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Euclid’s releases first images: bright stars to distant galaxies 

Euclid's view of the Perseus cluster of galaxies. Credit ESA/Euclid consortium
Euclid’s view of the Perseus cluster of galaxies. Credit: ESA/Euclid consortium

London, 9 November 2023.- Euclid, a wide-angle space telescope launched in July 2023, after a period of testing and calibrating has released its first images. Euclide is a European mission, built and operated by ESA, with contributions from NASA. The Euclid Consortium – consisting of more than 2000 scientists from 300 institutes across 13 European countries, the US, Canada, and Japan – is providing the scientific instruments and scientific data analysis.

Euclid’s view of the Perseus cluster shows 1,000 galaxies with more than 100,000 additional galaxies further away in the background. Many of these galaxies were previously unseen, with distances so great for some that their light has taken 10 billion years to reach us. Scientists hope to find out more about how dark matter shaped the Universe by mapping the distribution and shapes of the galaxies.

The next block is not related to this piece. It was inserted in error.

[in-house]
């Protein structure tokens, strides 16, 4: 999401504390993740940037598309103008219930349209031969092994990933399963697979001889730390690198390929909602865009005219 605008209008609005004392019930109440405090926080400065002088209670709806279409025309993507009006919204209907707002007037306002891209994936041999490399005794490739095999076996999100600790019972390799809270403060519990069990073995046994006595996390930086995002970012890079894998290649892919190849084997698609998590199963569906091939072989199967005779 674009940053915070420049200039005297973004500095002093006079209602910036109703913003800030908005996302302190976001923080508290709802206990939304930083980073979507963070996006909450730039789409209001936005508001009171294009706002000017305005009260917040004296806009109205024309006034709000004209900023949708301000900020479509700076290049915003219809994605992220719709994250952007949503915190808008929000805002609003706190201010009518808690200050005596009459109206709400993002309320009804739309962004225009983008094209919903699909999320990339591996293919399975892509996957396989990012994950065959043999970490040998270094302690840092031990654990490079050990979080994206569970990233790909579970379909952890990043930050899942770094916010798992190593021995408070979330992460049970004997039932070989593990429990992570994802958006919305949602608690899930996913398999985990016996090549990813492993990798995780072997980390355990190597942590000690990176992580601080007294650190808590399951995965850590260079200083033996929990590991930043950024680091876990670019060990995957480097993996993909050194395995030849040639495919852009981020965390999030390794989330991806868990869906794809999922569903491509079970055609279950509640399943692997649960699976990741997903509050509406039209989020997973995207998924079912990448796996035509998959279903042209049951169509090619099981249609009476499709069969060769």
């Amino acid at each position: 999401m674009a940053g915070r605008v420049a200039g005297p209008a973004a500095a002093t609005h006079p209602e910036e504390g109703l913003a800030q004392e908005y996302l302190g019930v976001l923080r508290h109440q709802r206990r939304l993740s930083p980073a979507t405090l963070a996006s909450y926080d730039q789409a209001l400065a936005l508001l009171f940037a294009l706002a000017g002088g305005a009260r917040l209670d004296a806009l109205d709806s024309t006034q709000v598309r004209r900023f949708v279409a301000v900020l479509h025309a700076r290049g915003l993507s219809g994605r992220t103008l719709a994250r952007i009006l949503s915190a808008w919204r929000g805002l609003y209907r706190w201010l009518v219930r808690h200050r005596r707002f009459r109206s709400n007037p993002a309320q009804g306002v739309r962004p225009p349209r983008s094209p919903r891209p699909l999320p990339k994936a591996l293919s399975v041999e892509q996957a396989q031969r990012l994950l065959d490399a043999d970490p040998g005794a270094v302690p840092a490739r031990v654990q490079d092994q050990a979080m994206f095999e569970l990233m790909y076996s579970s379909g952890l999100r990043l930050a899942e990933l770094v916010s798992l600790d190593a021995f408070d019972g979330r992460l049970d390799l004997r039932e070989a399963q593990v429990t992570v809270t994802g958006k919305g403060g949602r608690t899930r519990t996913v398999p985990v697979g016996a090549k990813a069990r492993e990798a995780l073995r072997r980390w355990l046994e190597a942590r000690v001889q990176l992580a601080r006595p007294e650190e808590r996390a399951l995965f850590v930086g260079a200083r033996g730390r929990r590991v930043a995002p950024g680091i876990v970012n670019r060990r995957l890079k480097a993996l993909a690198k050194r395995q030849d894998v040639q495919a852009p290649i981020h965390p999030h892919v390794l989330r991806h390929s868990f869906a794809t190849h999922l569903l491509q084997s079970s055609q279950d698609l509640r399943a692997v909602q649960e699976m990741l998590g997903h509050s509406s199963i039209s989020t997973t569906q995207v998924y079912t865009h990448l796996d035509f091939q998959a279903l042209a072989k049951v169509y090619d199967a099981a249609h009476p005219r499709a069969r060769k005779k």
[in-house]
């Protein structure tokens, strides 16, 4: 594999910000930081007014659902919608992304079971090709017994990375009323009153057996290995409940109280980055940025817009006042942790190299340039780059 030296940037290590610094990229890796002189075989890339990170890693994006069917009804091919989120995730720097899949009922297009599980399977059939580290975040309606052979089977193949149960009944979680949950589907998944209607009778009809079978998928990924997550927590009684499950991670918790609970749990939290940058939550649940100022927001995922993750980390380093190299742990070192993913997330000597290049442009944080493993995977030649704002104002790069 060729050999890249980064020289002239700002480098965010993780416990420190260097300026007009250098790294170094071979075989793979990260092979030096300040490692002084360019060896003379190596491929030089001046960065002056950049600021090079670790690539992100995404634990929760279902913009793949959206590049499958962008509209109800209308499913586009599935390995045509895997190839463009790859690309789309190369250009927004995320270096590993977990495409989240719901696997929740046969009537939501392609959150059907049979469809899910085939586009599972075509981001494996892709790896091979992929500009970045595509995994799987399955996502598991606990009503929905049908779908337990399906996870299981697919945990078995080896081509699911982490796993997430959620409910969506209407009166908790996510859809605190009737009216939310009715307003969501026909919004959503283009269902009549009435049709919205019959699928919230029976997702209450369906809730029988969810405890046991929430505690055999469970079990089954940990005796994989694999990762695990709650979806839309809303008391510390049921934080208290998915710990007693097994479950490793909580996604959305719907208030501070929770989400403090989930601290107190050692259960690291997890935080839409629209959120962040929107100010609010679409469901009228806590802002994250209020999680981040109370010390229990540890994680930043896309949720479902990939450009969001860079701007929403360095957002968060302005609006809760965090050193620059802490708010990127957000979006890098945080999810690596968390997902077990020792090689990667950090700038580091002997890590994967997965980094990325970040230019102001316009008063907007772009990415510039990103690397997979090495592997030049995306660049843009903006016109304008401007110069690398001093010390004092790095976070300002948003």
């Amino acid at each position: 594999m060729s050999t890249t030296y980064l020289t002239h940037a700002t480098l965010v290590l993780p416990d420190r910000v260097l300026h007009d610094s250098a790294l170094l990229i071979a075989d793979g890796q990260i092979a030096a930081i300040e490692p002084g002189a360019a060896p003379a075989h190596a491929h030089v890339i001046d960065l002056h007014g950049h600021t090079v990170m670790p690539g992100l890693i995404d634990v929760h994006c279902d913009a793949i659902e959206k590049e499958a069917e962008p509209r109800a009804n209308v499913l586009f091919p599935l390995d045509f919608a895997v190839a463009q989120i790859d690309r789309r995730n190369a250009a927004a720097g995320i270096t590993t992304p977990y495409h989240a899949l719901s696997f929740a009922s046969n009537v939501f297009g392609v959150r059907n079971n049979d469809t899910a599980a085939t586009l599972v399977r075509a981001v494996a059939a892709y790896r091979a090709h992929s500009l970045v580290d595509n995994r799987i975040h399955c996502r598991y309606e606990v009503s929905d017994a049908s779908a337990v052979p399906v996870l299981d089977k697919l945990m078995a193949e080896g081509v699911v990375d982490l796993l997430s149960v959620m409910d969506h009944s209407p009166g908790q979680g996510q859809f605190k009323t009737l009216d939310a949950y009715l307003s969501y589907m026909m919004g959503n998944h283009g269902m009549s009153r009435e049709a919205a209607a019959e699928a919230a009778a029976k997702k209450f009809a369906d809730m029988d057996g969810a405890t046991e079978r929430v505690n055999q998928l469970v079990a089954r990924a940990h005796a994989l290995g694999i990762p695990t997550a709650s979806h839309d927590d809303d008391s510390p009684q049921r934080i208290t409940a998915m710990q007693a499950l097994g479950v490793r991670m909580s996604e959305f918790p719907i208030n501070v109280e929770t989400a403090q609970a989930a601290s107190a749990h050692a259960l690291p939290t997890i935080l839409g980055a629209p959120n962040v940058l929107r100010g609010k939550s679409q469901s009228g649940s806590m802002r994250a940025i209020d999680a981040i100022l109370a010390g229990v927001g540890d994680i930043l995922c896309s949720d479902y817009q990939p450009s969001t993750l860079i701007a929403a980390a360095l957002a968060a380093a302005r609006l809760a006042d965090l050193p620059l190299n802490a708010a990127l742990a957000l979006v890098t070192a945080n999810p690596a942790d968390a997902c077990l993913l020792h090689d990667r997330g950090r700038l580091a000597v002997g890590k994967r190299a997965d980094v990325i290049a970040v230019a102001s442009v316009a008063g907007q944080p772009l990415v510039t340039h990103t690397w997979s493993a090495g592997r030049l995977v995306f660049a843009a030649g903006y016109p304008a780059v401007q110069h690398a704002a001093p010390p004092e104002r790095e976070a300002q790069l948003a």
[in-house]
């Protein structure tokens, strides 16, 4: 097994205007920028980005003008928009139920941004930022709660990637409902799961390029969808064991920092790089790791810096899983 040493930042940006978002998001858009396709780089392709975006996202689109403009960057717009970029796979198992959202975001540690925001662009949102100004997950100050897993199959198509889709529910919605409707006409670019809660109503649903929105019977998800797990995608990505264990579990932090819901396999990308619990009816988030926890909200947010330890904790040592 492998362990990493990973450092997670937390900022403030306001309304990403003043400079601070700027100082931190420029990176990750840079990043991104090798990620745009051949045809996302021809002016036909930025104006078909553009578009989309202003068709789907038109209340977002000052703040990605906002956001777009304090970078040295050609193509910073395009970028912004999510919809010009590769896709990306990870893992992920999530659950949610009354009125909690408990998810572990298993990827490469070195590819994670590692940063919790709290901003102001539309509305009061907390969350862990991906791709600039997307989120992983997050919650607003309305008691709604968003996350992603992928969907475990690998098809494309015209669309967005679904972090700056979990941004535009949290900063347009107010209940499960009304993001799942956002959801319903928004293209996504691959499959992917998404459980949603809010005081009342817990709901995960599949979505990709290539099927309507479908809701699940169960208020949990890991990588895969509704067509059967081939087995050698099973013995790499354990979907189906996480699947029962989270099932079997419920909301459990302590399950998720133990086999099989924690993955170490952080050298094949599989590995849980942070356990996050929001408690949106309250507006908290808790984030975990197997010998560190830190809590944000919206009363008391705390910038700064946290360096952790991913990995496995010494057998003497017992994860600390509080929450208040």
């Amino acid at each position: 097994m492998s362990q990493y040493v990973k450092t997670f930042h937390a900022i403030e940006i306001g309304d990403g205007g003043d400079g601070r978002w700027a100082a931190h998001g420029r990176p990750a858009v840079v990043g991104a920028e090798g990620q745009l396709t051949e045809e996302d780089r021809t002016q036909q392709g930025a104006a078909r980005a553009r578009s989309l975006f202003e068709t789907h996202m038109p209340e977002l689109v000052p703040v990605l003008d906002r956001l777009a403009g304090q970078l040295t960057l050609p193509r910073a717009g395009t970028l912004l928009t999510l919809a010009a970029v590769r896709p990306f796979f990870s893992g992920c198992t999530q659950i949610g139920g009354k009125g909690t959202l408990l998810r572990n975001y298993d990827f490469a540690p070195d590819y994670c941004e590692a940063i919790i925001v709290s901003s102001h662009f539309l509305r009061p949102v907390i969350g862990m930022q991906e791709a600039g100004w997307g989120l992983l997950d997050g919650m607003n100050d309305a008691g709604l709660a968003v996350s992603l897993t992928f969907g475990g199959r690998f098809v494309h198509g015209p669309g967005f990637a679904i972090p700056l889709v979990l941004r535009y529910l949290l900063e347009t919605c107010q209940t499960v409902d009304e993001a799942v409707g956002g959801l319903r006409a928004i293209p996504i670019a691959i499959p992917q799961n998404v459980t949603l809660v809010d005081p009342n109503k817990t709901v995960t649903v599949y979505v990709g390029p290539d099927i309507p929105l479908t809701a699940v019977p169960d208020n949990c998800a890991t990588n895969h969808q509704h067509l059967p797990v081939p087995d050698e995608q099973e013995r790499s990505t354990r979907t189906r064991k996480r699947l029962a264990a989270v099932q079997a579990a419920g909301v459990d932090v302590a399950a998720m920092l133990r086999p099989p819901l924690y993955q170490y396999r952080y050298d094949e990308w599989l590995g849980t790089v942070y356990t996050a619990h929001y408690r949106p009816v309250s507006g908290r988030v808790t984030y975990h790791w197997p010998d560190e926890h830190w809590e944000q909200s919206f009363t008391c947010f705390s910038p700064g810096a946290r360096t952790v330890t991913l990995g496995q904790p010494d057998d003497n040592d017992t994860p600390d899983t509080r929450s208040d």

Distant galaxies in the early Universe look less like spirals and are more irregular and small, acting as building blocks for bigger galaxies like our Milky Way. The first irregular dwarf galaxy that Euclid observed is NGC 6822 which is located 1.6 million light-years away from the Earth. Many nebulae have been observed in previous missions, including the Horsehead Nebula. Euclid created the nebula with just one observation in approximately an hour, showcasing the mission’s capabilities.

Over the next six years, Euclid will observe the shapes, distances, and motions of billions of galaxies out to 10 billion light-years, creating the largest cosmic 3D map ever made. It will map one-third of the sky. Euclid’s bank of data will be released once per year, and will be available to the global scientific community via the Astronomy Science Archives hosted at ESA’s European Space Astronomy Centre in Spain. The team is doing the last fine-tuning of the spacecraft before routine science observations begin in early 2024.

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